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How to Teach Your Child to Be Independent


Teaching your child to be independence may sound easy but in reality, it isn't. Why? Remember the last time you volunteered to do your daughter's household chores so she can read more books? Wasn't it just yesterday that you helped your son finish his book review? Sheltering and helping your children too much have its consequences. Maybe it's time for you to loosen up a little bit and encourage them to stand on their own.

Follow the steps below in helping your child gain independence.

Provide Your Child Their "Me" Time

As much as possible, leave your child for small periods of time. By doing so, they will learn that they are still safe without your presence. Let them do things on their own but encourage them to ask for help when needed.

Provide Your Child "Little Projects"

You can assign projects to your children that are compatible with their hobbies or other things they like to do. Make sure that they are aware what the goals of the project are and show them yourself how the project is done. You can also set a timeline of the project but allow them to proceed at their own pace.

Allow Your Child to Fail

Sometimes, failures helps your child learn things (albeit the hard way). Experiencing failure does help them mature into more independent and stronger individuals. Tell your child that everyone makes mistakes and it is the effort that counts. Assure them that you love them no matter the outcome. You can encourage them to do the job using another approach. This will not only promote self-reliance but creativity as well. You can help them to view mistakes as feedback that provides information about a better way next time (i.e. they learned what does not work).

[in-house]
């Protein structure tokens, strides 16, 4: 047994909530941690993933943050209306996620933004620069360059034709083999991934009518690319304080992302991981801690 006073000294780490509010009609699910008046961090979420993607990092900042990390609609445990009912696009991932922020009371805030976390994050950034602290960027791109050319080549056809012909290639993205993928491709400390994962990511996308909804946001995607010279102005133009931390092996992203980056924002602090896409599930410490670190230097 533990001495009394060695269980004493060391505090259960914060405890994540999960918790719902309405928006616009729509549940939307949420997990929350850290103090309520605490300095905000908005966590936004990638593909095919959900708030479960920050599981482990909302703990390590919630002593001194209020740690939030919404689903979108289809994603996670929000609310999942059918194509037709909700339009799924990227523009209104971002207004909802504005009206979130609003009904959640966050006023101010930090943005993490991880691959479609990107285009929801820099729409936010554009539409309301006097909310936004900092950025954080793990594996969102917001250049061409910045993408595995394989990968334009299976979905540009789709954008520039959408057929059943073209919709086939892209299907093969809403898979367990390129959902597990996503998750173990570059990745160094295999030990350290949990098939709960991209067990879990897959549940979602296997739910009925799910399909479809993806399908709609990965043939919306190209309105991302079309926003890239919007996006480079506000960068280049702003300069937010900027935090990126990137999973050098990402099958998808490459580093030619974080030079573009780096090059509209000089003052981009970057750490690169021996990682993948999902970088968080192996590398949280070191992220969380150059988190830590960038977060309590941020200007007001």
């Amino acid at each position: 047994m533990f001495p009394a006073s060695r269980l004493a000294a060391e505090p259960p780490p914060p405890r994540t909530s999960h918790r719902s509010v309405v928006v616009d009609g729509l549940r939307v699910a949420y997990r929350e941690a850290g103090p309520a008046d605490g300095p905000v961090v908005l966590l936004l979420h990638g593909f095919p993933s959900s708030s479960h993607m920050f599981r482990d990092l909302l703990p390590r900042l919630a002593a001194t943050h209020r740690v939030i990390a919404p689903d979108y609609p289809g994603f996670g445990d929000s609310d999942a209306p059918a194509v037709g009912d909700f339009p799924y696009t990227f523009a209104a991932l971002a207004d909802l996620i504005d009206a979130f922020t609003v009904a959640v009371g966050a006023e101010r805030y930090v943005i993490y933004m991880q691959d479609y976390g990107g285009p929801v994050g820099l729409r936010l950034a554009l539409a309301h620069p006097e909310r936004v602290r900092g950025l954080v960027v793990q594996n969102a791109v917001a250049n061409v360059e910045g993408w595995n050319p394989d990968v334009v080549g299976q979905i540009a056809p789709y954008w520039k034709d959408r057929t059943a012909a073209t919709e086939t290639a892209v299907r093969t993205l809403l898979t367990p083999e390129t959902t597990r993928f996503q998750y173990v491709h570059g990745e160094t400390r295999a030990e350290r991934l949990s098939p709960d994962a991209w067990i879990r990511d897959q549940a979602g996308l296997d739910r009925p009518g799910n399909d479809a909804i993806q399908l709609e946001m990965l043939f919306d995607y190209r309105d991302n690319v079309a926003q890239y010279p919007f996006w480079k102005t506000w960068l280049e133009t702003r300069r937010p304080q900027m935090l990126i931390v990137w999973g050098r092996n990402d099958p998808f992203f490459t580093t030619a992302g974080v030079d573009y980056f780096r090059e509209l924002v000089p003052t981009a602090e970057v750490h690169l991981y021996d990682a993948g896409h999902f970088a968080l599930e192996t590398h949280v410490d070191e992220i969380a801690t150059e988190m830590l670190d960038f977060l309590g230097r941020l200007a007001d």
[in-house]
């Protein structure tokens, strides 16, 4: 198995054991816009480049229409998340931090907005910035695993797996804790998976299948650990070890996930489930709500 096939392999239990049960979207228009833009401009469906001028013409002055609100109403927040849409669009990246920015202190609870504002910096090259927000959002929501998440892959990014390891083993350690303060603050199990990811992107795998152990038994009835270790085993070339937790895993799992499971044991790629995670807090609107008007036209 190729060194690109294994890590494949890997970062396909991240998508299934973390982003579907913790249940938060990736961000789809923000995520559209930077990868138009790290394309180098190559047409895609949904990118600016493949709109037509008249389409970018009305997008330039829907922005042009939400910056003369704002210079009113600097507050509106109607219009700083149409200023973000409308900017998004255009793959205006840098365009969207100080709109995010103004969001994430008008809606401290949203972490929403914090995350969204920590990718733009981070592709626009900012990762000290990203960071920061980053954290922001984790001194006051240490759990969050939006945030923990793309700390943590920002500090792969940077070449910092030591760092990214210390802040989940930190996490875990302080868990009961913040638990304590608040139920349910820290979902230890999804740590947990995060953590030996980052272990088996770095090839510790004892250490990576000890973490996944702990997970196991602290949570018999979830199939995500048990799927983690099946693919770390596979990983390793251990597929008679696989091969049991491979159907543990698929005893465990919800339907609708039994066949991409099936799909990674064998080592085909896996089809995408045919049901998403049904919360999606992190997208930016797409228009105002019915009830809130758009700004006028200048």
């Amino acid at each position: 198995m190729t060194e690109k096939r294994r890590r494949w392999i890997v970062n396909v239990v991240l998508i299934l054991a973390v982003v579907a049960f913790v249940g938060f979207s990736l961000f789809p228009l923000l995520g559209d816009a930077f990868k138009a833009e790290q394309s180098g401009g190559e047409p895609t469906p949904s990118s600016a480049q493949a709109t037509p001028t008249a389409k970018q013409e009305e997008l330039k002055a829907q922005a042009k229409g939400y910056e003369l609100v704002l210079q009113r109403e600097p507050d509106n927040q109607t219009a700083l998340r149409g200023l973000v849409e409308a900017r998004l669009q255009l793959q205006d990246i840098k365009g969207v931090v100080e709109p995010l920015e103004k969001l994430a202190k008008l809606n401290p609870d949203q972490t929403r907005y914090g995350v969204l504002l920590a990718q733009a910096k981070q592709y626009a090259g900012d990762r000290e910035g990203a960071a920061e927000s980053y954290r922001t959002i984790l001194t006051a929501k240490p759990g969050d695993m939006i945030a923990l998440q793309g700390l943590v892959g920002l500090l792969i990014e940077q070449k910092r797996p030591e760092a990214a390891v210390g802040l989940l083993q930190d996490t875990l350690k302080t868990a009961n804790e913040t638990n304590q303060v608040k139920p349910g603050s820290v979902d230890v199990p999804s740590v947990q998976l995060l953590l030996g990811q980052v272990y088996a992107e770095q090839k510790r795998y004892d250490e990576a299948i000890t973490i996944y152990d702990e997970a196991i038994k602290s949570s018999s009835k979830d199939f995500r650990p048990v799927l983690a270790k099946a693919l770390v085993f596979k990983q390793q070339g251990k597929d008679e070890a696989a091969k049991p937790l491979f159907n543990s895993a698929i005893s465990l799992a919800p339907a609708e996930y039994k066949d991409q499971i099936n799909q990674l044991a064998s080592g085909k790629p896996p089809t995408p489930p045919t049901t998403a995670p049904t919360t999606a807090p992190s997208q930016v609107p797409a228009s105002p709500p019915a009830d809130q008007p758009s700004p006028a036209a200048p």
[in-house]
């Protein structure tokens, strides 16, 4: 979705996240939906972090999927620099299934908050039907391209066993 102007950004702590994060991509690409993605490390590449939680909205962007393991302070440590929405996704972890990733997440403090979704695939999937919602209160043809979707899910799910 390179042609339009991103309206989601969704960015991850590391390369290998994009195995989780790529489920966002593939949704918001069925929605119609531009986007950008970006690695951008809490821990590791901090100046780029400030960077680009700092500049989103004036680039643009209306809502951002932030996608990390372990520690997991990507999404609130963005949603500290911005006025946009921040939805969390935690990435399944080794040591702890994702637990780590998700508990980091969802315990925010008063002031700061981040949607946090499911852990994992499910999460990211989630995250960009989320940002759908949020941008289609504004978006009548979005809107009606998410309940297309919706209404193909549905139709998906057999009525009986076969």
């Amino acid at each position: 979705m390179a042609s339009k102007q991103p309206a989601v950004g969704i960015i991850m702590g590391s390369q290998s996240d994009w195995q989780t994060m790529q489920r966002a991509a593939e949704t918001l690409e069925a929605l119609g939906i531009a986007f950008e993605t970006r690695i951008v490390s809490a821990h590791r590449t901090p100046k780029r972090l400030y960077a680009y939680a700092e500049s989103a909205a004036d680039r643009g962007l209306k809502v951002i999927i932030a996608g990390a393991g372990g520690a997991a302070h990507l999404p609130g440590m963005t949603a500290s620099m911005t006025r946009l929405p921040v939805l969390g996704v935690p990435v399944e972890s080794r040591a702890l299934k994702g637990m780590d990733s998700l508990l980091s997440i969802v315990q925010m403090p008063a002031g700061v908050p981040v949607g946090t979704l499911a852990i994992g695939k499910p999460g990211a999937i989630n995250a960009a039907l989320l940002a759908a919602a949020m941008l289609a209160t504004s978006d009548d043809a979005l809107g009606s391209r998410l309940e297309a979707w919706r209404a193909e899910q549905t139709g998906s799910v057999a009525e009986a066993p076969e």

Establish Routines

A good example is setting up and enforcing a bedtime routine. You can make the same time every night as bed time. You would be surprised that after a few weeks, your children will brush their teeth and take a bath on their own before bedtime (but only if you consistently enforce it and have consequences to back you up).

Allow Your Child to Speak and Choose Independently

It may require patience on your part but allowing your children to speak and make decisions independently is a step closer to being self-reliant. Let them choose what they want to wear on Thanksgiving Day. Let them decide what they want to eat for lunch (provide a healthy selection). However, you should also see to it that they know the limitations that exist.

Assign Your Child Some Household Chores

You will want to hold your child responsible with light household tasks; e.g. feeding the fish and watering the plants. It is also important to stress that taking care of their possessions is a priority.

Praise Your Child

Children are always on the lookout for approval. Praising your child for a job well done will increase their self-esteem and self-reliance; but be careful that you do not over do it. Children need to internalize their feelings of worth. Excessive praise from parents will teach children to seek outside approval; this makes them more vulnerable to pressure from peers. It is better ask your children how they feel about a particular accomplishment and let them talk about the pride they have inside.

The greatest gift you can pass on to your child is independence; it will greatly contribute to their success later in life.

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